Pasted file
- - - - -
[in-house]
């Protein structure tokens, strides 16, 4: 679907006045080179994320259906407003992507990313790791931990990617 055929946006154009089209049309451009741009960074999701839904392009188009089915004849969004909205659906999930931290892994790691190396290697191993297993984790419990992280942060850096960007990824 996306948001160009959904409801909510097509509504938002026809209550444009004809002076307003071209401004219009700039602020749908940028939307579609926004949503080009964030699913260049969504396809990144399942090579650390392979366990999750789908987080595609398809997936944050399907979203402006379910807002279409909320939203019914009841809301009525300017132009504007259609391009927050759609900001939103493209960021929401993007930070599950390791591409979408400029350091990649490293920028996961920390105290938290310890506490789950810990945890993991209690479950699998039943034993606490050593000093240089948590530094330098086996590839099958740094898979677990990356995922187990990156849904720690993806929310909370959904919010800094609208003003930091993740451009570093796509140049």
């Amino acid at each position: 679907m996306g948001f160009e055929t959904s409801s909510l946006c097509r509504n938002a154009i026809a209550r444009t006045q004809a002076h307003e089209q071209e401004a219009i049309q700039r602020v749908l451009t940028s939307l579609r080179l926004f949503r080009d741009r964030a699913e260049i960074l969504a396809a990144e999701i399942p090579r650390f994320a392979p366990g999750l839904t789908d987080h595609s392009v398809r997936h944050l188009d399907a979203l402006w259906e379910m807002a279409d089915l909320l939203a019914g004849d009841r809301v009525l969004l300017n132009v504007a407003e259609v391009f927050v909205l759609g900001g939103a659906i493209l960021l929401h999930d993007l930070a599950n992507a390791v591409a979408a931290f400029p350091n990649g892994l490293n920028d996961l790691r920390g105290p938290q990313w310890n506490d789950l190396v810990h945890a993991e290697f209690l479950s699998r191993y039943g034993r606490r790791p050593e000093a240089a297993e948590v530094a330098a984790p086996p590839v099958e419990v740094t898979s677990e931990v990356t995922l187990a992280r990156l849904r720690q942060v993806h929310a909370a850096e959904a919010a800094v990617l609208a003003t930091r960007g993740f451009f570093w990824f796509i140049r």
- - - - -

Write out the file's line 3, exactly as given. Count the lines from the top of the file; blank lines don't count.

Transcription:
């Amino acid at each position: 679907m996306g948001f160009e055929t959904s409801s909510l946006c097509r509504n938002a154009i026809a209550r444009t006045q004809a002076h307003e089209q071209e401004a219009i049309q700039r602020v749908l451009t940028s939307l579609r080179l926004f949503r080009d741009r964030a699913e260049i960074l969504a396809a990144e999701i399942p090579r650390f994320a392979p366990g999750l839904t789908d987080h595609s392009v398809r997936h944050l188009d399907a979203l402006w259906e379910m807002a279409d089915l909320l939203a019914g004849d009841r809301v009525l969004l300017n132009v504007a407003e259609v391009f927050v909205l759609g900001g939103a659906i493209l960021l929401h999930d993007l930070a599950n992507a390791v591409a979408a931290f400029p350091n990649g892994l490293n920028d996961l790691r920390g105290p938290q990313w310890n506490d789950l190396v810990h945890a993991e290697f209690l479950s699998r191993y039943g034993r606490r790791p050593e000093a240089a297993e948590v530094a330098a984790p086996p590839v099958e419990v740094t898979s677990e931990v990356t995922l187990a992280r990156l849904r720690q942060v993806h929310a909370a850096e959904a919010a800094v990617l609208a003003t930091r960007g993740f451009f570093w990824f796509i140049r």